In St. John’s, there are strong networks of advocates for affordable housing who push the City and the Province to do more to address housing and homelessness. Two of these outspoken advocates are Shannie Duff, the deputy mayor, and Marie Ryan, a former city councillor.
In fact, since 2004, the City has been actively working on housing issues. It has hosted two housing forums, and established the Affordable Housing Action Committee (now renamed the Mayor’s Advisory Committee on Affordable Housing). This committee includes representatives from all levels of government as well as the non-profit and private sectors, has created a housing action plan, and has partnered with government and non-profit organizations to develop 45 new units of affordable housing in St. John’s.
St. John’s leadership extends beyond the city boundaries. At the 2010 Annual General Meeting of the Municipalities of Newfoundland and Labrador, the City of St. John’s put forward a motion to:
• Affirm that housing stability is a foundation for a prosperous and vibrant municipality. Promoting housing stability contributes significantly and tangibly to local economic and social outcomes such as employment, education, health, social integration and community safety.
• Commit to develop a municipal policy and action plan to promote affordable housing in collaboration with the federal and provincial governments, and the community based and private sectors.
• To demonstrate leadership by taking concrete, collaborative local action – and collective action through Municipalities NL, in partnership with the NL Housing & Homelessness Network – to ensure adequate affordable housing for all.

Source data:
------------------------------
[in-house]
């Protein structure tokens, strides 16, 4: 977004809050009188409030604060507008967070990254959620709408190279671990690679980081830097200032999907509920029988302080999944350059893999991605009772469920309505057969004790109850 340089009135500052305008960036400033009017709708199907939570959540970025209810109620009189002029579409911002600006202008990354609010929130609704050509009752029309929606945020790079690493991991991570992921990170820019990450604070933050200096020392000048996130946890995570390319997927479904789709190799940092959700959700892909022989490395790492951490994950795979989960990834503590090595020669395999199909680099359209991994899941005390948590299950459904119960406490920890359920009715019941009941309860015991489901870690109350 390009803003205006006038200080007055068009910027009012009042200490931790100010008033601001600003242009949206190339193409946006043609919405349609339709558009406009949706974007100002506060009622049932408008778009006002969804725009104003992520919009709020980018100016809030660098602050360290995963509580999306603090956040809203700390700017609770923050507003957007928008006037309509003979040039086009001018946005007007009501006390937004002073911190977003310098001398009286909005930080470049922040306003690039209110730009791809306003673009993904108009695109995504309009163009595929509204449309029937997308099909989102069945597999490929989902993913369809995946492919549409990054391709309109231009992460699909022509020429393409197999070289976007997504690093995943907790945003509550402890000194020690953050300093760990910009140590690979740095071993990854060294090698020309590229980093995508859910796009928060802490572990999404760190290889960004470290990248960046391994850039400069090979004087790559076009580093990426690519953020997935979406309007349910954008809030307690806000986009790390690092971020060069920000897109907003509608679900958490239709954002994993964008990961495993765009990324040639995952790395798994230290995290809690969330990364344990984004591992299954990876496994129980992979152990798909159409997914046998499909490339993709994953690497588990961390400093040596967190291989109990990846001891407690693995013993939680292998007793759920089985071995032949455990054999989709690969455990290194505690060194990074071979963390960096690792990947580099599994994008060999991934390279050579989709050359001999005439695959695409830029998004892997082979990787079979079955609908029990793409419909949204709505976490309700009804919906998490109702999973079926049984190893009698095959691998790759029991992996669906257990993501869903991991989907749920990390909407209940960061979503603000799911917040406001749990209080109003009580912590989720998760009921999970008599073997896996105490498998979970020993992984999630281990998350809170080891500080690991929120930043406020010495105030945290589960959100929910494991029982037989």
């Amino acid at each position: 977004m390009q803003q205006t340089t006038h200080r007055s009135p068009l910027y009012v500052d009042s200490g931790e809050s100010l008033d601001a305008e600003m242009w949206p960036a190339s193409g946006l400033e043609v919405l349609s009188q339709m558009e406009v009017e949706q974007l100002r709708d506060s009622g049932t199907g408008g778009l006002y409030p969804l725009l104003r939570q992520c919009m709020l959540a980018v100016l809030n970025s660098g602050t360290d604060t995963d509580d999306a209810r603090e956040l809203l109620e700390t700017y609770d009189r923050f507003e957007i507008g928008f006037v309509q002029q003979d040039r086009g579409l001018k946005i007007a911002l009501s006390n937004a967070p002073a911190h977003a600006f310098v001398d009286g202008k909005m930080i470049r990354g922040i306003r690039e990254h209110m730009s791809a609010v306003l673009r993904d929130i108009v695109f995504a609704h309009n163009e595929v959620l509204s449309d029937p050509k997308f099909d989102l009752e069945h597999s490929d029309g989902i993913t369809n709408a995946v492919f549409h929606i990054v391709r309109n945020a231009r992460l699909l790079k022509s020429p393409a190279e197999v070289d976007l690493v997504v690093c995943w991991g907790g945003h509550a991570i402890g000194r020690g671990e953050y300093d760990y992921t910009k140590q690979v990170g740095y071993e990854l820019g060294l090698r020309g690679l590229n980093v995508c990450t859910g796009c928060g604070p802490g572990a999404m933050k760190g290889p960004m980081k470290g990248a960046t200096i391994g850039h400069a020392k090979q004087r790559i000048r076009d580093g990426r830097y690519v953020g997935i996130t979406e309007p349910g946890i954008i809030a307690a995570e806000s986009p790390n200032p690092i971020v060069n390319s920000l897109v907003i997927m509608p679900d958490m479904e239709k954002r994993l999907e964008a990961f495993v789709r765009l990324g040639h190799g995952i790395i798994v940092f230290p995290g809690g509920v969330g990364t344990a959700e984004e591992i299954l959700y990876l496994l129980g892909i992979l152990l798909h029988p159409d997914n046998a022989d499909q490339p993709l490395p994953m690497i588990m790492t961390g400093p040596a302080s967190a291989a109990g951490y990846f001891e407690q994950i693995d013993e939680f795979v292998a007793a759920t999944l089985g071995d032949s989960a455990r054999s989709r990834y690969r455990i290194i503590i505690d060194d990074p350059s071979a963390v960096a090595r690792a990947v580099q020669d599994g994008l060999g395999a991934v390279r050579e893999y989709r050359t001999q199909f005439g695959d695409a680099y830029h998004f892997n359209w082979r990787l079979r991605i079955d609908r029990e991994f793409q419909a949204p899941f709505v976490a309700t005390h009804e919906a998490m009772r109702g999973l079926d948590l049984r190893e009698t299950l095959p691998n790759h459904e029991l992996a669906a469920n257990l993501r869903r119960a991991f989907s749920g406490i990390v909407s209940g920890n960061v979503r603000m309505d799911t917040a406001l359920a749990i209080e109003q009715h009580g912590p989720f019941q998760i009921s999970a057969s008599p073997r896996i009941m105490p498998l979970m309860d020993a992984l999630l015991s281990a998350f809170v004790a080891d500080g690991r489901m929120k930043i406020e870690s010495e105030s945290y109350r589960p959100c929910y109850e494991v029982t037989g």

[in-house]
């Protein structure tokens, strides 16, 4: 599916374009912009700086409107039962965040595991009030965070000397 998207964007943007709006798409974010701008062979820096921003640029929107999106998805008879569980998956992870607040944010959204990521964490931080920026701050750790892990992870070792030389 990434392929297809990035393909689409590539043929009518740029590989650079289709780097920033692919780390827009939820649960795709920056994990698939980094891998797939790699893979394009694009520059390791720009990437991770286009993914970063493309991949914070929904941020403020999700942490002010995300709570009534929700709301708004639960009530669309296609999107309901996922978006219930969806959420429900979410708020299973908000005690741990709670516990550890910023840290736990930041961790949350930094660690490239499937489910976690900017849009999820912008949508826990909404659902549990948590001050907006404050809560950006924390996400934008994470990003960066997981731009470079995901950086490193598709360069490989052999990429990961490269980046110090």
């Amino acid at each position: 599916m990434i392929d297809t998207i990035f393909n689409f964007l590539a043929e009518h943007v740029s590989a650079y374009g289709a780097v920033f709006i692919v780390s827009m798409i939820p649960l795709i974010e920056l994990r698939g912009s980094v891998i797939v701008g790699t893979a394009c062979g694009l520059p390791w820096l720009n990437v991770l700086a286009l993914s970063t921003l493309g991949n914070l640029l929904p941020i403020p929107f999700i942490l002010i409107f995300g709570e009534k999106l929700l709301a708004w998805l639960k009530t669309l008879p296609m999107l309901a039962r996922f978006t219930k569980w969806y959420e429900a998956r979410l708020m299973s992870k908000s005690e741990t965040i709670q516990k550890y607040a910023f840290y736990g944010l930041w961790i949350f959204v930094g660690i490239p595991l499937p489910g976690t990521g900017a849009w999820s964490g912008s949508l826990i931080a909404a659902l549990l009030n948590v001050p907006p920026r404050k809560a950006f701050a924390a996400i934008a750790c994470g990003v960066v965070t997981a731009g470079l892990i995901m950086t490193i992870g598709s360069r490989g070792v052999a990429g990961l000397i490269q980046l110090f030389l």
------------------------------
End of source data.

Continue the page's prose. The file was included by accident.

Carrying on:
This motion recognizes the challenges that municipalities across Newfoundland and Labrador are facing, and proposes some concrete steps that municipalities can take to address these challenges.
Here in Winnipeg, it is more difficult to be optimistic about our City’s approach to housing.
Winnipeg’s vacancy rate is low at 1.1 per cent and, as in St. John’s, Winnipeg housing costs continue to rise. However, unlike in St. John’s, our City Council continues to ignore our housing crisis, choosing to defer responsibility instead of showing leadership and working collaboratively with the provincial and federal governments. The Winnipeg Housing Steering Committee has only met once a year over the last four years. Most councillors choose to ignore core needs such a housing, preferring to focus on ‘sexier’ projects like waterparks and highways to developments that haven’t yet been built.
Shannie Duff acknowledges the reality that municipalities don’t have the money required to resolve the housing problem. However, she also recognizes that in Canada, the municipal level of government is closest to the people and therefore is well-placed to address their housing needs. St. John’s is showing leadership by actively engaging in dialogue with its partners to seek solutions to the housing challenges that are ultimately a problem for all levels of government.
If only Winnipeg would do the same.